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January 1979 I sold my first car at a small dealership in North Jersey. Since then, a lot has happened. I've personally trained over 15,000 sales professionals, written 10 books, spoken literally around the world, and now work with top dealers to fill their sales needs. I have seen and participated in three "worst ever" downturns in our industry. Each has taught me lessons on how to deal with the struggles and what to improve on as business gets better. There was one lesson that repeated itself through all of the good and the bad times.
In the auto business there is no room for absolutes!!!
Now, as a trainer/consultant, I bristle whenever I hear a dealer of manager use words like "always," or "never." That level of inflexibility is costing them customers, salespeople, adn ultimately huge sums of money. And, they never even notice. As long as they don't vary from their absolute direction, it's impossible to see what they might be missing. Anything that gets by is assumed to be wrong.
We NEVER hire women. They're too moody, have kids they're always running off to take care of. We ALWAYS low ball customers who leave without buying. We NEVER take less than $**** for a gross. If a potential sales person comes from #######, we ALWAYS hire them.
And my top two favorites:
We've ALWAYS done it this way.
If always or never actually worked, and we followed the "Rules", there would NEVER be a downturn in the industry and we would ALWAYS be making huge profits. How have your incomes looked over the last few years? For some of you, it may be, "I've NEVER seen it so bad."
What can you do? Markets do change. Customers seem smarter. Management is a challenge. All the more reason to get flexible. Look at what you can keep - those are principles. Be willing to adjust or eliminate what (or even who) isn't working. And, if you're in this for the long haul, toss it all and rebuild. While the last is very extreme, so is success. If that's what needs doing, and you're serious about reaching your maximum potential, do it.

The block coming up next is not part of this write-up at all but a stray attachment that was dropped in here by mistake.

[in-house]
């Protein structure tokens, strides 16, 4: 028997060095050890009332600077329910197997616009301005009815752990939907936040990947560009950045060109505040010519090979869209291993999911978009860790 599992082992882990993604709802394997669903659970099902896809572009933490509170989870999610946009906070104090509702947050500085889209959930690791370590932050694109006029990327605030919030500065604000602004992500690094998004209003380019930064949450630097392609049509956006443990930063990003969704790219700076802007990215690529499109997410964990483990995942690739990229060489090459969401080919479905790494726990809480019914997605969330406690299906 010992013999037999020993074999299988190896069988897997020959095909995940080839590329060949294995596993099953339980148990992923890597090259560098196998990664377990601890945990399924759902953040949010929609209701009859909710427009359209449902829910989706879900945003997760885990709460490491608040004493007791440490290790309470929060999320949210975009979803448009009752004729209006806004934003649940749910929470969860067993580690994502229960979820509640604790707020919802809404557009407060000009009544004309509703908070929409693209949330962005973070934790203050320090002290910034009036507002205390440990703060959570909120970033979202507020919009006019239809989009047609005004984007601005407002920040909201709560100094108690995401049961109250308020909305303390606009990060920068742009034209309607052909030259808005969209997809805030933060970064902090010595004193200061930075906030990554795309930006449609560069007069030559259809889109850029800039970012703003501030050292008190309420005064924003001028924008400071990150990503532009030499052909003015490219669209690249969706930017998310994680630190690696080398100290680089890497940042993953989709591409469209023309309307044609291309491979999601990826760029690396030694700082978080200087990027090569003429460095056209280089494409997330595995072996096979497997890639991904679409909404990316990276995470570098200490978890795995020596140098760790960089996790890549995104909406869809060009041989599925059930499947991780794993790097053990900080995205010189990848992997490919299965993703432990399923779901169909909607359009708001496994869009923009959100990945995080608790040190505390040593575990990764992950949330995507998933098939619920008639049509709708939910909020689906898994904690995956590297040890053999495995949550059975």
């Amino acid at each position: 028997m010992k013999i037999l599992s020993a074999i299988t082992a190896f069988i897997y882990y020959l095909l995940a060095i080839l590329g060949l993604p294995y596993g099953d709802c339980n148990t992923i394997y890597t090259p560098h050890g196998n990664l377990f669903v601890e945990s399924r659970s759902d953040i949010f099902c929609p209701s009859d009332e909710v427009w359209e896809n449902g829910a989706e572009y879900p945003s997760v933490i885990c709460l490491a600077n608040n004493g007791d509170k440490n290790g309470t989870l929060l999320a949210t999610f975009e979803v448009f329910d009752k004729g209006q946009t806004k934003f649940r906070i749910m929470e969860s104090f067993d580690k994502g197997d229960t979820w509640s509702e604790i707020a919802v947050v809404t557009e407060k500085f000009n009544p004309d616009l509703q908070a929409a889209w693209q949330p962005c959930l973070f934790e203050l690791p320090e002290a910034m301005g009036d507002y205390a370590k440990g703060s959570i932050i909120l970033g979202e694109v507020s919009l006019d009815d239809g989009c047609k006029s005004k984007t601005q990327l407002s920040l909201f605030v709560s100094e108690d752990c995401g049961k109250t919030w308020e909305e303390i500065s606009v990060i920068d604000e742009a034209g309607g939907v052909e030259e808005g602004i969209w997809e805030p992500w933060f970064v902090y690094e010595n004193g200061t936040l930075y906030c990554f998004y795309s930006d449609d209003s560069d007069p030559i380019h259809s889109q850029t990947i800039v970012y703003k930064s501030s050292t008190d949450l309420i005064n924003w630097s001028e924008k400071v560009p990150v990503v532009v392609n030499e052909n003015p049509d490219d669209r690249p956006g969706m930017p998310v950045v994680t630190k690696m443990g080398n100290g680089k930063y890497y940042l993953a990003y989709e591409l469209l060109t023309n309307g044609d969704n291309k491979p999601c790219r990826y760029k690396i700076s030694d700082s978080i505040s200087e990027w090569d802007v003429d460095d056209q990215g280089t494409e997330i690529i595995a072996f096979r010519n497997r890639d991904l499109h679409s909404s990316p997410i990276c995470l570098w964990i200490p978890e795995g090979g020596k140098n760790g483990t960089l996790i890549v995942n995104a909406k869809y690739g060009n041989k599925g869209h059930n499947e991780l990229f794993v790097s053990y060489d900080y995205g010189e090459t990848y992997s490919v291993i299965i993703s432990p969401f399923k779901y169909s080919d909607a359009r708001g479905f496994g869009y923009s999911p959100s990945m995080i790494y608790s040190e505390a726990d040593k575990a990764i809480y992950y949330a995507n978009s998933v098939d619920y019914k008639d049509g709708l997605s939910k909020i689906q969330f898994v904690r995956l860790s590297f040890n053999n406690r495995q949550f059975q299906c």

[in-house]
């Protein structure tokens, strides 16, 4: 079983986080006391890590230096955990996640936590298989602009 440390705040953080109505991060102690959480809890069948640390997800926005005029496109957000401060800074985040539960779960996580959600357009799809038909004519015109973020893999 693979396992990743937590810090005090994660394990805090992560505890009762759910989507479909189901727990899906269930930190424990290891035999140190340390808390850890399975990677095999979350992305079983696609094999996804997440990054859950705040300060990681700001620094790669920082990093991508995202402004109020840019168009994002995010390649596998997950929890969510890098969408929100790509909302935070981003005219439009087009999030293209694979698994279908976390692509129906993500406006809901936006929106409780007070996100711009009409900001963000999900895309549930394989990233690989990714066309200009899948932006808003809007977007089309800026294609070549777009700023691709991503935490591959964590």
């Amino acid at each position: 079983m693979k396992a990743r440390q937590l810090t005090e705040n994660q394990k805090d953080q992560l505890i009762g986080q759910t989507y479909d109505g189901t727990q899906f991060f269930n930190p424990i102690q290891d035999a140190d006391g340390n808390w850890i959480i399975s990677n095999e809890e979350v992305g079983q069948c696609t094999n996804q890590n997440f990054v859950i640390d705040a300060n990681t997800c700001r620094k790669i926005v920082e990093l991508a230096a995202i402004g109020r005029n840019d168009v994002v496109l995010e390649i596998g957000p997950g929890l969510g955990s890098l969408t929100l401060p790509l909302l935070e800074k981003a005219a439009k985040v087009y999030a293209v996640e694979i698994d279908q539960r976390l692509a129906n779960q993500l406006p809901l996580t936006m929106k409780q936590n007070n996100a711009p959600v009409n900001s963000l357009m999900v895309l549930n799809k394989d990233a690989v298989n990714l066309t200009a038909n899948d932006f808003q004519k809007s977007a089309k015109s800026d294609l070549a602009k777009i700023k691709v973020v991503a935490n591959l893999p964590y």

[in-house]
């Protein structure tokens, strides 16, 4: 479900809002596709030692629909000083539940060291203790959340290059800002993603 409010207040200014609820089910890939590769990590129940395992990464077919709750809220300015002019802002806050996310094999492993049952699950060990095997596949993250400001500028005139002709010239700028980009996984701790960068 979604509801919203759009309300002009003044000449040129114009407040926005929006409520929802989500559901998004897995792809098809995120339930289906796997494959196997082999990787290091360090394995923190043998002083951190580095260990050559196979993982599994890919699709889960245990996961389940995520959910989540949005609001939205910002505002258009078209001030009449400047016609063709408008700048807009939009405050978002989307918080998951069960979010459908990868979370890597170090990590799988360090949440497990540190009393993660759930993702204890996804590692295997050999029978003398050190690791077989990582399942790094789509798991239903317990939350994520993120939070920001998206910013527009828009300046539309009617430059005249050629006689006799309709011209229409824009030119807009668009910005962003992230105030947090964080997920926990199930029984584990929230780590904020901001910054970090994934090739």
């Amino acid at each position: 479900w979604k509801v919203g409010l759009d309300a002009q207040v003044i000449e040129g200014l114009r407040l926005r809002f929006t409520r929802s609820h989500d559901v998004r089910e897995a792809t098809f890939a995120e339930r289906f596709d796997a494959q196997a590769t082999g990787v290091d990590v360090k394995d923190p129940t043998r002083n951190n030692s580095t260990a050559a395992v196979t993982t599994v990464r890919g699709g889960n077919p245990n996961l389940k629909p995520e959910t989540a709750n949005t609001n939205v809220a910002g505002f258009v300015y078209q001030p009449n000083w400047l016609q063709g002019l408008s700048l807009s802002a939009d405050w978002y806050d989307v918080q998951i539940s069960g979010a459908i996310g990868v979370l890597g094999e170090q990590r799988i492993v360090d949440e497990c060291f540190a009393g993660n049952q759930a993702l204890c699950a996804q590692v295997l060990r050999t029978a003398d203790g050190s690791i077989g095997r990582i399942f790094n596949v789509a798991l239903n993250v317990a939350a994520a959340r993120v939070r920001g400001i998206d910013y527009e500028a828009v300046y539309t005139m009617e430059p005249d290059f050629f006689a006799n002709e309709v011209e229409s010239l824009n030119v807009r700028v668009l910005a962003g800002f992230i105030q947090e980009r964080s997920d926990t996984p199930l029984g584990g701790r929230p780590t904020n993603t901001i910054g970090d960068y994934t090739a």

We tried that once, it NEVER works.
A better way of looking at this is to actually have a real plan. One that not only includes what you want done, but where you hope to end up once you've finished. In fact, the objective must be the priority. Whether it's a monthly objective, or one that is for the next year or two. Once that is set, be willing to make adjustments along the way to stay on track. Waiting till you're halfway there is often too late. Adjust and review daily or at least weekly. Leave yourself time to adjust without making panic fixes or moves.
Our best dealer clients talk to us about where they see the staff a year or more down the road. This allows us to make the right choices for planned growth. The question we ask to make sure we're on the right page, "What if what we do really works?" That answer solidifies our plan. Too many dealers think about what they can do if something doesn't work up to expectations. It's rare that they actually plan for massive success. Maybe that's why massive success is so rare.
John Fuhrman is the Senior National Trainer for Carolina Automotive Resource Services, a unit of The Dealer Resource Group. His ten books have reached 1.5 million readers and he has trained sales professionals around the world. Our Trainers are ready to work for you and develop a sales team you can be proud of. Email us by Wednesday and we're in your dealership on Monday ready to interview. When your dealership needs amazing results hiring new people, visit http://www.thedealerresourcegroup.net. ATTENTION DEALERS: VISIT OUR WEB SITE AND REGISTER TO KEEP UP ON MONTHLY TRAINING SAVING SPECIALS. Our trainers are ready to show you our "WOW!" factor. (c)2012 by John Fuhrman - Permission to reprint this post in its entirety, including contact information, is hereby granted.